OH WHAT FOOLS THESE MORTALS BE!
Behind your safe ordinary world of TVs and supermarkets, cars and designer clothes, mobile phones and motorways, there's another, darker place, just out of sight, where fairies live. Not the nice Tinkerbell fairies of Arthur Rackham and Peter Pan, but hordes of shadowy, greedy scavengers ready to get their sticky fingers on your precious possessions. If you drop something, or cast it aside, they'll find a use for it. They won't float about making the night sky all sparkly, teaching kids to fly and posing for photographs: if you've got something shiny and interesting, they want it. They'll steal your handbag and nick your wallet, and they might just kick you in the shins for your trouble too.
But on Midsummer Night there is real trouble in the air. After two young men and two young women, confused in love, stumble carelessly into the fairy realm, they find themselves at the mercy of Oberon, the King of the Fairies and his anarchic henchman Puck, determined to make mischief. And when a band of rough and ready actors blunder in looking for somewhere to rehearse, they get caught up the middle of a jealous feud with the Fairy
Queen, Titania, and
everything is plunged
With all this anger and love and magic flying about, will any of them get out alive? Will Bottom ever stop making an ass of himself? Will the lovers ever find their rightful partners? And will the play ever be finished?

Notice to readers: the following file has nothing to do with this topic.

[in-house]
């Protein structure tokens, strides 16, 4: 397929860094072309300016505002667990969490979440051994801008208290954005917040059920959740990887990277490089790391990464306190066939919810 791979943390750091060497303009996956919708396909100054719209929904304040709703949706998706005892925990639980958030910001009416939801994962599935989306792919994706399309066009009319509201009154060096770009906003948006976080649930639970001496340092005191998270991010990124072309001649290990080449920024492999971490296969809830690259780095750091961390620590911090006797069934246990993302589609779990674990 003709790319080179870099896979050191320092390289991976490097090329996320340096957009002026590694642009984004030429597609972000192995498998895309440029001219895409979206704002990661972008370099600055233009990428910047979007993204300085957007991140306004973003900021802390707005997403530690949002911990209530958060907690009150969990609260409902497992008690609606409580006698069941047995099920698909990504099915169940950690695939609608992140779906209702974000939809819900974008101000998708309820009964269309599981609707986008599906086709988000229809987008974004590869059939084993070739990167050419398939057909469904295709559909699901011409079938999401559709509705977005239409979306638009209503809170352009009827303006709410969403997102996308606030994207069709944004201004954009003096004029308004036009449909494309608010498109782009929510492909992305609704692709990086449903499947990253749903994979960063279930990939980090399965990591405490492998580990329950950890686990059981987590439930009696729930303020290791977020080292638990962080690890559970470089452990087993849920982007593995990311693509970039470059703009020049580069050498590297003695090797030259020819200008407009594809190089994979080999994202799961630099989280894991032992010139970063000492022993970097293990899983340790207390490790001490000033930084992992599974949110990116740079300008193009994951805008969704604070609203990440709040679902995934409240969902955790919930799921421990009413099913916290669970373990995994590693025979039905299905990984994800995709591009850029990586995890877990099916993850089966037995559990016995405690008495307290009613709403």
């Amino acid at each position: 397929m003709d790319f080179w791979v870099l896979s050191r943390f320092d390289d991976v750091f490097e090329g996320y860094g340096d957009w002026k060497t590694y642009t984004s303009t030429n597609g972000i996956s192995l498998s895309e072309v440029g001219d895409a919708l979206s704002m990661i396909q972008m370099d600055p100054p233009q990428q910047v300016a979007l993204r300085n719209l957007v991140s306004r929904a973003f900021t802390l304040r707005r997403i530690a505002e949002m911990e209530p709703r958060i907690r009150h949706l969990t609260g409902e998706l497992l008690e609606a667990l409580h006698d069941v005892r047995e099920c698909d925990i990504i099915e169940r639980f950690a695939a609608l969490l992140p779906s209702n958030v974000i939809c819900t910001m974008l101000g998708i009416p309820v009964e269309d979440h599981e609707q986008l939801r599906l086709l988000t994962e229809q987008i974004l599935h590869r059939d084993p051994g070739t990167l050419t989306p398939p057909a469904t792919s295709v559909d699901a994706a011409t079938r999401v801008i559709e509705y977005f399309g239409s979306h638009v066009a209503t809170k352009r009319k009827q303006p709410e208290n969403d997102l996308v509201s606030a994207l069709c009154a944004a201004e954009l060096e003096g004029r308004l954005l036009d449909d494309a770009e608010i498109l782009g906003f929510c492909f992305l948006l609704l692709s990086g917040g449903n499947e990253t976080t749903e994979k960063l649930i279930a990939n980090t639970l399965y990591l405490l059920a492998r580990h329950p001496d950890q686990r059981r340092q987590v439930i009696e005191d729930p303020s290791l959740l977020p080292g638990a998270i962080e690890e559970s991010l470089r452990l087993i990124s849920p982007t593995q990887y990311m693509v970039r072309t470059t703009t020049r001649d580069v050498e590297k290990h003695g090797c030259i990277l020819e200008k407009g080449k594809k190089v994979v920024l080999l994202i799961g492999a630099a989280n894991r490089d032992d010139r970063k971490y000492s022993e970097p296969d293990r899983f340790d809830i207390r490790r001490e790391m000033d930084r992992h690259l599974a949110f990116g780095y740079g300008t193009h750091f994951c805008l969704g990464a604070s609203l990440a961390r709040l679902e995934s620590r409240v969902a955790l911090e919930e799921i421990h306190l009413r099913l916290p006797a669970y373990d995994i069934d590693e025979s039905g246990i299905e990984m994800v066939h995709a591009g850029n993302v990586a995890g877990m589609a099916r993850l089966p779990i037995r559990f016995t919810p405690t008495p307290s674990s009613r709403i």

A brief history of the Play
"To the King's Theatre, where we saw A Midsummer Night's Dream, which I
Well Sam didn't like it! But then what did he know!
The play has a long and fascinating history. It is thought to have received its first performance at a noble wedding, possibly that of William Stanley, Earl of Derby, to Elizabeth Vere, daughter of the Earl of Oxford. The wedding took place at Greenwich Palace in the presence of Queen Elizabeth. It is reported that children from both noble houses were recruited to play the fairies, and that Oberon's reference to the "fair vestal throned by the west", immune to Cupid's darts, was intended as a direct tribute to the Queen, as guest of honour.
A Midsummer Night's Dream disappeared from the English stage, along with everything else, when all the theatres were closed by the Puritans in 1642, surviving only as comic sketches cobbled together from the scenes with Bottom and his cronies for "underground" performances. When it
reappeared after the Restoration it had been turned into an
opera, The Faerie Queen, with music by
But, in spite of these setbacks, the play has survived and today holds a unique place in our dramatic heritage. Its reputation enhanced by famous modern productions under Peter Brook and the Canadian director, Robert Lepage. And of course there are numerous filmed versions—the latest only a few years ago—bringing Shakespeare's most accessible play to the widest possible audience and securing it is a favourite with schools and youth theatres the world over.